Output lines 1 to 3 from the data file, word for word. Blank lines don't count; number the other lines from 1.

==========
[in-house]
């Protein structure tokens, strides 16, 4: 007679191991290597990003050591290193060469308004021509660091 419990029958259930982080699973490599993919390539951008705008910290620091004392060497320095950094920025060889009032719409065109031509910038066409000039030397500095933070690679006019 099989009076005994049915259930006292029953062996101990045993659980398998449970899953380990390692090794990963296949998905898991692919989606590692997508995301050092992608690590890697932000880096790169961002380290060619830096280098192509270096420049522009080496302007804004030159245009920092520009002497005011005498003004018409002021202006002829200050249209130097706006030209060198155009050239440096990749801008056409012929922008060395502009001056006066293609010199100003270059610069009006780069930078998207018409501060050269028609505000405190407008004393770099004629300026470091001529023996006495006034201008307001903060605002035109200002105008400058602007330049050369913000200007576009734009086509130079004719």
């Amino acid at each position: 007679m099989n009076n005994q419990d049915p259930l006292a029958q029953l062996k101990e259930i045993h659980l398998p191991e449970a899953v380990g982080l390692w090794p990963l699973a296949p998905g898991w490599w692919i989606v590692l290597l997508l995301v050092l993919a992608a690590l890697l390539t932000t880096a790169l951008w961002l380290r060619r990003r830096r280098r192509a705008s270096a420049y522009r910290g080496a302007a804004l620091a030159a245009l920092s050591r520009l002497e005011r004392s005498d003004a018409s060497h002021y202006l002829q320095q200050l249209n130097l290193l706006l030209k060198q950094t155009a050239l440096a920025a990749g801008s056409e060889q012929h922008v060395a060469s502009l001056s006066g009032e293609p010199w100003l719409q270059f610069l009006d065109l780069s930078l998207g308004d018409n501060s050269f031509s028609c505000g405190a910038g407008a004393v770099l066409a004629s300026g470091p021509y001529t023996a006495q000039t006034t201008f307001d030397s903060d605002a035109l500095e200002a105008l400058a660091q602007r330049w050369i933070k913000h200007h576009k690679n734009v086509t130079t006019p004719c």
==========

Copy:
[in-house]
């Protein structure tokens, strides 16, 4: 007679191991290597990003050591290193060469308004021509660091 419990029958259930982080699973490599993919390539951008705008910290620091004392060497320095950094920025060889009032719409065109031509910038066409000039030397500095933070690679006019 099989009076005994049915259930006292029953062996101990045993659980398998449970899953380990390692090794990963296949998905898991692919989606590692997508995301050092992608690590890697932000880096790169961002380290060619830096280098192509270096420049522009080496302007804004030159245009920092520009002497005011005498003004018409002021202006002829200050249209130097706006030209060198155009050239440096990749801008056409012929922008060395502009001056006066293609010199100003270059610069009006780069930078998207018409501060050269028609505000405190407008004393770099004629300026470091001529023996006495006034201008307001903060605002035109200002105008400058602007330049050369913000200007576009734009086509130079004719």
């Amino acid at each position: 007679m099989n009076n005994q419990d049915p259930l006292a029958q029953l062996k101990e259930i045993h659980l398998p191991e449970a899953v380990g982080l390692w090794p990963l699973a296949p998905g898991w490599w692919i989606v590692l290597l997508l995301v050092l993919a992608a690590l890697l390539t932000t880096a790169l951008w961002l380290r060619r990003r830096r280098r192509a705008s270096a420049y522009r910290g080496a302007a804004l620091a030159a245009l920092s050591r520009l002497e005011r004392s005498d003004a018409s060497h002021y202006l002829q320095q200050l249209n130097l290193l706006l030209k060198q950094t155009a050239l440096a920025a990749g801008s056409e060889q012929h922008v060395a060469s502009l001056s006066g009032e293609p010199w100003l719409q270059f610069l009006d065109l780069s930078l998207g308004d018409n501060s050269f031509s028609c505000g405190a910038g407008a004393v770099l066409a004629s300026g470091p021509y001529t023996a006495q000039t006034t201008f307001d030397s903060d605002a035109l500095e200002a105008l400058a660091q602007r330049w050369i933070k913000h200007h576009k690679n734009v086509t130079t006019p004719c």